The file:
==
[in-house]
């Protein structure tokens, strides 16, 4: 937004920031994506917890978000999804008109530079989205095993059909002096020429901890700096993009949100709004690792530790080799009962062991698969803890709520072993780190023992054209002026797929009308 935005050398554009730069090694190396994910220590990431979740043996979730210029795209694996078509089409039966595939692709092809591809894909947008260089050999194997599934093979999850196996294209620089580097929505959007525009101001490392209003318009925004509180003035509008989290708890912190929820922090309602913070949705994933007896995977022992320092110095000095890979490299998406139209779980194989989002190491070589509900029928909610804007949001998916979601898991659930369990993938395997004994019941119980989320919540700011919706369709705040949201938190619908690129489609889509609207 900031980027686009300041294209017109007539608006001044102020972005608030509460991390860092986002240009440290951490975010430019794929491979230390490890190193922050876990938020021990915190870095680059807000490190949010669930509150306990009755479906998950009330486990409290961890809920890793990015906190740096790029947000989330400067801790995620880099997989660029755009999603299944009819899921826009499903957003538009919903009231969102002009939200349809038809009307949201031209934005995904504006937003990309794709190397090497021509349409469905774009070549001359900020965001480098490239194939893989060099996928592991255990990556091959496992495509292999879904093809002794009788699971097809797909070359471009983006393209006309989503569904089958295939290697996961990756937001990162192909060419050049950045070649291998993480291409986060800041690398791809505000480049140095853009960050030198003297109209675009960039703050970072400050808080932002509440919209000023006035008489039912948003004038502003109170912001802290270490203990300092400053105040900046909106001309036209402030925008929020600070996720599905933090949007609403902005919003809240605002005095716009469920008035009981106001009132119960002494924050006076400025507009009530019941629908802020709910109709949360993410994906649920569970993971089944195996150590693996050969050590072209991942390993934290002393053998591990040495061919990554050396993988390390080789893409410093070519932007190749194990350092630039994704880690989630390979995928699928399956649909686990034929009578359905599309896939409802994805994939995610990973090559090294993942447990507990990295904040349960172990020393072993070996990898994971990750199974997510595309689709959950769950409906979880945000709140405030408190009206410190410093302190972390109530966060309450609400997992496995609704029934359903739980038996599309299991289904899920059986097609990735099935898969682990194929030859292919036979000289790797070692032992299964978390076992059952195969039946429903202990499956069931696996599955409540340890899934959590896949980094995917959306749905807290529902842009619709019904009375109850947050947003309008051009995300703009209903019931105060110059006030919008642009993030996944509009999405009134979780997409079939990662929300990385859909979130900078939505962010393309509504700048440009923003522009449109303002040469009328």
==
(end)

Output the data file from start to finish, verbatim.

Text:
[in-house]
């Protein structure tokens, strides 16, 4: 937004920031994506917890978000999804008109530079989205095993059909002096020429901890700096993009949100709004690792530790080799009962062991698969803890709520072993780190023992054209002026797929009308 935005050398554009730069090694190396994910220590990431979740043996979730210029795209694996078509089409039966595939692709092809591809894909947008260089050999194997599934093979999850196996294209620089580097929505959007525009101001490392209003318009925004509180003035509008989290708890912190929820922090309602913070949705994933007896995977022992320092110095000095890979490299998406139209779980194989989002190491070589509900029928909610804007949001998916979601898991659930369990993938395997004994019941119980989320919540700011919706369709705040949201938190619908690129489609889509609207 900031980027686009300041294209017109007539608006001044102020972005608030509460991390860092986002240009440290951490975010430019794929491979230390490890190193922050876990938020021990915190870095680059807000490190949010669930509150306990009755479906998950009330486990409290961890809920890793990015906190740096790029947000989330400067801790995620880099997989660029755009999603299944009819899921826009499903957003538009919903009231969102002009939200349809038809009307949201031209934005995904504006937003990309794709190397090497021509349409469905774009070549001359900020965001480098490239194939893989060099996928592991255990990556091959496992495509292999879904093809002794009788699971097809797909070359471009983006393209006309989503569904089958295939290697996961990756937001990162192909060419050049950045070649291998993480291409986060800041690398791809505000480049140095853009960050030198003297109209675009960039703050970072400050808080932002509440919209000023006035008489039912948003004038502003109170912001802290270490203990300092400053105040900046909106001309036209402030925008929020600070996720599905933090949007609403902005919003809240605002005095716009469920008035009981106001009132119960002494924050006076400025507009009530019941629908802020709910109709949360993410994906649920569970993971089944195996150590693996050969050590072209991942390993934290002393053998591990040495061919990554050396993988390390080789893409410093070519932007190749194990350092630039994704880690989630390979995928699928399956649909686990034929009578359905599309896939409802994805994939995610990973090559090294993942447990507990990295904040349960172990020393072993070996990898994971990750199974997510595309689709959950769950409906979880945000709140405030408190009206410190410093302190972390109530966060309450609400997992496995609704029934359903739980038996599309299991289904899920059986097609990735099935898969682990194929030859292919036979000289790797070692032992299964978390076992059952195969039946429903202990499956069931696996599955409540340890899934959590896949980094995917959306749905807290529902842009619709019904009375109850947050947003309008051009995300703009209903019931105060110059006030919008642009993030996944509009999405009134979780997409079939990662929300990385859909979130900078939505962010393309509504700048440009923003522009449109303002040469009328």